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Training Communities in Livestock-Derived Food Safety and Hygiene in Chitwan District, Nepal


The objective of this collaborative activity is to document the nature and extent of human health risks associated with meat and other sources of animal protein in four communities of Chitwan District, and to implement public health education programs based on research results by creating a new block within the Social Mobilization curriculum for veterinary students at IAAS.

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There are three main livestock industries centered in Chitwan District. 1) Meat (buffalo, swine and small ruminants): The major human health hazard associated with the consumption of meat in Nepal is the contamination of meat at butchering facilities by bacterial and waterborne diseases. There is no abattoir system in Chitwan District. Most meat is processed by small roadside or market butchers in unhygienic conditions. With increasing access to veterinary pharmaceuticals, antibiotic residues in meat are cause for growing concern. Diseases associated with household storage and preparation also occur. 2) Dairy (cattle and buffalo): Most dairy production is by small holdings (one to five animals per family) that sell to dairy cooperatives. Concerns include diseases that can be spread through milk, such as brucellosis and tuberculosis, because they are difficult to control due to the prohibition against slaughtering cattle in Nepal. Another serious concern is the presence of antibiotic residues in milk. There are also human health risks associated with household storage and preparation of milk and dairy products such as yogurt and cheese. 3) Poultry and Eggs: The poultry industry in Chitwan district has grown rapidly in the past decade. There are several commercial poultry meat and egg facilities in the area, and many family small holdings have intensive backyard rearing facilities in which 1,000-10,000 birds are raised at a time. Intensive rearing of poultry requires a carefully scheduled regimen of vaccinations and prophylactic treatments. Concerns include antibiotic residues in meat, salmonellosis and other bacterial diseases in meat and eggs, as well as diseases associated with household storage and preparation.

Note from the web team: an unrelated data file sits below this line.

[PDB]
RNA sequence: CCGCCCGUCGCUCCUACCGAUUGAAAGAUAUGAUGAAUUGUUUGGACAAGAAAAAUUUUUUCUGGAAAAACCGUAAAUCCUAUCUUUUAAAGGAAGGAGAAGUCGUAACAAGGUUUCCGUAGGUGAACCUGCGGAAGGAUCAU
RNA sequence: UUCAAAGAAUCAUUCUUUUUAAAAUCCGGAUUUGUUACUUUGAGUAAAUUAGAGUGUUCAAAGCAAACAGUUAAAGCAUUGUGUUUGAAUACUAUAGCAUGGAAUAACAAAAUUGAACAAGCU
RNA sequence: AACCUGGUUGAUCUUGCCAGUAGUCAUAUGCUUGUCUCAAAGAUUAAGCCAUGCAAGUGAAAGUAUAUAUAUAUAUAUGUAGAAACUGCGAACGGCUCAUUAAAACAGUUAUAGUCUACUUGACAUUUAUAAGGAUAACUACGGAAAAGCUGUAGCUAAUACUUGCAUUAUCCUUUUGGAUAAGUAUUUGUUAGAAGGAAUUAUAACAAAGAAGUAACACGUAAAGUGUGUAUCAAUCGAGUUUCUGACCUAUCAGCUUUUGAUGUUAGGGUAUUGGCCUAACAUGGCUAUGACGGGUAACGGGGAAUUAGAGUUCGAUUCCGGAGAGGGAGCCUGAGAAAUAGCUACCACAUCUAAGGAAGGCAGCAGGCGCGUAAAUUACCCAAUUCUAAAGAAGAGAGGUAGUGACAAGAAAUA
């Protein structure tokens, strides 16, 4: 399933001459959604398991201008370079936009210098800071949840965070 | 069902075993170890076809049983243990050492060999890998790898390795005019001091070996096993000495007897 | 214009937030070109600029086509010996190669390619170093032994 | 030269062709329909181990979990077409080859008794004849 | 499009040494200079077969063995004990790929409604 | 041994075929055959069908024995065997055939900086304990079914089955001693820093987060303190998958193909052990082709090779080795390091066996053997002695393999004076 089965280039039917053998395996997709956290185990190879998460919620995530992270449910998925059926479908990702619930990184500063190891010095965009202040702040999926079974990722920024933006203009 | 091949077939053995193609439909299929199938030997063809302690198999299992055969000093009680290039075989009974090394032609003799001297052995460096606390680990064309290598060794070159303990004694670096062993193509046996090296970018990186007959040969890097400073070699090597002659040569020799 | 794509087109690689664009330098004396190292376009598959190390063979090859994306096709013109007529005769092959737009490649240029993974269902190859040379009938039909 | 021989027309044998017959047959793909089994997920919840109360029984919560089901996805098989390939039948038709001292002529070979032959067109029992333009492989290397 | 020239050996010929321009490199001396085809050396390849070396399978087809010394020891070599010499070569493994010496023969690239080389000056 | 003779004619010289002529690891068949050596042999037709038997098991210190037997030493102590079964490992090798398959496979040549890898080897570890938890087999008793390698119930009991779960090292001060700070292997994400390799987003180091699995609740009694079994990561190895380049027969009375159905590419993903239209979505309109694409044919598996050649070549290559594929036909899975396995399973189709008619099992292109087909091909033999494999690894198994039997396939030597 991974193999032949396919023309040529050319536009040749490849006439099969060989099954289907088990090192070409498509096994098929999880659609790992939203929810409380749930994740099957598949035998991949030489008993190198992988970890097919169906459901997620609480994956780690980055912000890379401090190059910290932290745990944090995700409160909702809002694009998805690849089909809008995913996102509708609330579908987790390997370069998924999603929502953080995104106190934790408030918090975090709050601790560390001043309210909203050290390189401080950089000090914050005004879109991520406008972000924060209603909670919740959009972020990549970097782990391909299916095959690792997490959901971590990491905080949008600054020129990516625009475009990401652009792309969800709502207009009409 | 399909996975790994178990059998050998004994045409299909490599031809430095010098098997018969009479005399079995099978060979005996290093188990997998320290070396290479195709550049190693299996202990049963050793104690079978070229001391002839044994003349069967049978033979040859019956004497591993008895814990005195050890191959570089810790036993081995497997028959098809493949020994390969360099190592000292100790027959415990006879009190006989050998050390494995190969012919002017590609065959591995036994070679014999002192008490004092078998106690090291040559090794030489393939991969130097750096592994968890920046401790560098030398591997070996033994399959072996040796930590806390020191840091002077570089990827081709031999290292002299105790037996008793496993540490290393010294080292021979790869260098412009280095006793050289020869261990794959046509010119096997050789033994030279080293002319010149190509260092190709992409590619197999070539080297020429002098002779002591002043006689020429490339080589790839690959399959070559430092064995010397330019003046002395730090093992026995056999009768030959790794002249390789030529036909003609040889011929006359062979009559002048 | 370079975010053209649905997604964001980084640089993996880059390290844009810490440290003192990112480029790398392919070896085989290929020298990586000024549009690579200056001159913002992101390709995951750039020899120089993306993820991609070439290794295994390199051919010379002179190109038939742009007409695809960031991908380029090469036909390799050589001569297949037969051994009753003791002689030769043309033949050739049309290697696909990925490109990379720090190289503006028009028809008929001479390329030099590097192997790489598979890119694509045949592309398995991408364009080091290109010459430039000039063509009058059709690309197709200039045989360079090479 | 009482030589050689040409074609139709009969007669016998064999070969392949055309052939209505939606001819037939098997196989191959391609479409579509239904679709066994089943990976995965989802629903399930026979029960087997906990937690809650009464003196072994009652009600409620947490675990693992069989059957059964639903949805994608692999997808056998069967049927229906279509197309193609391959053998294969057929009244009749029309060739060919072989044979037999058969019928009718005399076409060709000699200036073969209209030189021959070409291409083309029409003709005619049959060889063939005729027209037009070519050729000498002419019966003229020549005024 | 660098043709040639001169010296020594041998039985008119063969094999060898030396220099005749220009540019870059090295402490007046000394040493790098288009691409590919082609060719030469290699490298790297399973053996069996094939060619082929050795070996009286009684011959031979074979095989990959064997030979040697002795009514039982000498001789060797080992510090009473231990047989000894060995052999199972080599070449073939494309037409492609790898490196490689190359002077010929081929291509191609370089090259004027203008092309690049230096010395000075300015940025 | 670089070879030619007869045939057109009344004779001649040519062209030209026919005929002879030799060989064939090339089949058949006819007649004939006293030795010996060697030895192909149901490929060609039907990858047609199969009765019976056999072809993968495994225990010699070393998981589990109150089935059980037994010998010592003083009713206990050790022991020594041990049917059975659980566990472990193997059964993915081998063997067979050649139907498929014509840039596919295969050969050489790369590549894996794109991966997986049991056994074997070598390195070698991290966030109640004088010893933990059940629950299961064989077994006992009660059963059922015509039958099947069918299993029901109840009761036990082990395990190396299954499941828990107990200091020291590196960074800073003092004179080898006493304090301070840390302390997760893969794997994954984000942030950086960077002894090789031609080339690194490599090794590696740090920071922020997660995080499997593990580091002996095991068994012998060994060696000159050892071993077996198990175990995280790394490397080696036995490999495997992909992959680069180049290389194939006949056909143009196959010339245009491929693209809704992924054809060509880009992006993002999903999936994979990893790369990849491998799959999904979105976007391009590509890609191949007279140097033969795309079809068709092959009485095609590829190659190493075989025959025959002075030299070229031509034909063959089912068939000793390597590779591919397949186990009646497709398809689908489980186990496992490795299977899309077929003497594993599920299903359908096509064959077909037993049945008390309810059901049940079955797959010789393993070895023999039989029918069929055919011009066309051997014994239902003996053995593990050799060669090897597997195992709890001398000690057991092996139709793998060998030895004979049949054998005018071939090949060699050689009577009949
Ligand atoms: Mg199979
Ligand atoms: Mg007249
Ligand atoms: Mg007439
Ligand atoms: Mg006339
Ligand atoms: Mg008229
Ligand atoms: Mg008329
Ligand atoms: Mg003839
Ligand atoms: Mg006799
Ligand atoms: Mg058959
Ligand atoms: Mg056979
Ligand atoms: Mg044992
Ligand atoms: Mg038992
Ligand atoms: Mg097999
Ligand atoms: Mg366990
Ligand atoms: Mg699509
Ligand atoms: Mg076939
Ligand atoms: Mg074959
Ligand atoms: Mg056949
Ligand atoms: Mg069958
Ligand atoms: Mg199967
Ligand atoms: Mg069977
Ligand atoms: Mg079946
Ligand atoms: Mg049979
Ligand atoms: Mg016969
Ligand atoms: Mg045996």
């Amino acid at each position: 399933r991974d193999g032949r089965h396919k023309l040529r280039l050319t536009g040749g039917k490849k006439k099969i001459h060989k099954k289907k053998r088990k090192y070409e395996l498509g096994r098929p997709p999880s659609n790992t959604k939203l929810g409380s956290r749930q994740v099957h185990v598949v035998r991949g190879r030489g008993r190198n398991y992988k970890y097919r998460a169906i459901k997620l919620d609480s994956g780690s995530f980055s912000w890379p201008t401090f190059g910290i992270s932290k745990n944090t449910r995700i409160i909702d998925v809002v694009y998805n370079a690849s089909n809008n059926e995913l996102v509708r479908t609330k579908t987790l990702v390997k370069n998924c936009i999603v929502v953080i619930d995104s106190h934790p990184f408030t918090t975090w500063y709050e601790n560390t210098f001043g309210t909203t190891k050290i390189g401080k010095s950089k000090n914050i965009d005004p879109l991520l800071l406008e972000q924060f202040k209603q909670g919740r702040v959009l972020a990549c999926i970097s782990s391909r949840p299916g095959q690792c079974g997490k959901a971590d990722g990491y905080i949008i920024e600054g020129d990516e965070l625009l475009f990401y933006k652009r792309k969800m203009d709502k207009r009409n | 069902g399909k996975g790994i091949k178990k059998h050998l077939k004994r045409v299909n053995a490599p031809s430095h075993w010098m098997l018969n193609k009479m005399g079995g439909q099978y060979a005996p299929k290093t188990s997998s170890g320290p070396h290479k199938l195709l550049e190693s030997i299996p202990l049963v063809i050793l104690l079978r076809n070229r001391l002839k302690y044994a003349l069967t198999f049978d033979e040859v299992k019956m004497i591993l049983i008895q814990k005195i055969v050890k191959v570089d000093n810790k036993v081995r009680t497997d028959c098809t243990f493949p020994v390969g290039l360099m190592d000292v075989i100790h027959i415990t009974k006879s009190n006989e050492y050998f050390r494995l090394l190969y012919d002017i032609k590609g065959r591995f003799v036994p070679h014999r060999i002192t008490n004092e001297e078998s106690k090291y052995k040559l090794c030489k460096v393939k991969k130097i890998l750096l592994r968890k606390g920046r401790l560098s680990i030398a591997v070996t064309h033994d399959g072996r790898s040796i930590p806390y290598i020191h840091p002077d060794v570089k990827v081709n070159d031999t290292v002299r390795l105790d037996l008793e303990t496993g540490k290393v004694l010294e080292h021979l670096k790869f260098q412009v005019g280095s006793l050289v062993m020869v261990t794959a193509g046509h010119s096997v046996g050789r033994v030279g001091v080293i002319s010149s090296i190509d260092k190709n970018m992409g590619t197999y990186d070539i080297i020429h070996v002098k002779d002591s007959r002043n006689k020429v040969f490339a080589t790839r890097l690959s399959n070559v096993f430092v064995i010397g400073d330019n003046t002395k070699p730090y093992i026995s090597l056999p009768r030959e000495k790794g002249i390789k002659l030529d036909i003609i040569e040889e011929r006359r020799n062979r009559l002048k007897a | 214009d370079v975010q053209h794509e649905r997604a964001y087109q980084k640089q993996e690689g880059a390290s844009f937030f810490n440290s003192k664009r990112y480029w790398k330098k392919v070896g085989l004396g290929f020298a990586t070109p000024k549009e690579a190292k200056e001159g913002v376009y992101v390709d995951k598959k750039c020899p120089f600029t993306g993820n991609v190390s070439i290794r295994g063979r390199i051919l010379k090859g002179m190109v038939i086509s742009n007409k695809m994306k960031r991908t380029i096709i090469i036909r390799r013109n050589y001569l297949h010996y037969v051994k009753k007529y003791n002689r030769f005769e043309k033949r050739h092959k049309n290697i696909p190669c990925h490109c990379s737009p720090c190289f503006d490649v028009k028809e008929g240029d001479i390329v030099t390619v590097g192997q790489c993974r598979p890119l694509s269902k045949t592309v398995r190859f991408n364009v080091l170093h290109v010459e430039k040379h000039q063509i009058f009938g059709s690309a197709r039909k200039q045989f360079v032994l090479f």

In Nepal poverty reduction is the overriding development challenge. Over 90% of the labor force is employed in agriculture, accounting for more than 50% of gross domestic product (GDP), while nearly 40% of the population lacks access to basic healthcare and education. Frequent outbreaks occur of diseases linked to livestock-derived food, antibiotic withdrawal periods are often ignored by farmers, and many butchers are unaware of zoonotic, meat-borne disease hazards. Safe sources of livestock-derived foods are vital to Nepal's development, and basic public knowledge concerning the preparation of such food vital to the improvement of human health in Nepal. The objective of this collaborative activity is to document the nature and extent of human health risks associated with livestock-derived food in four communities, and to implement public health education programs based on research results by creating a new block within the Social Mobilization curriculum at IAAS (Institute for Agricultural and Animal Sciences) Veterinary School.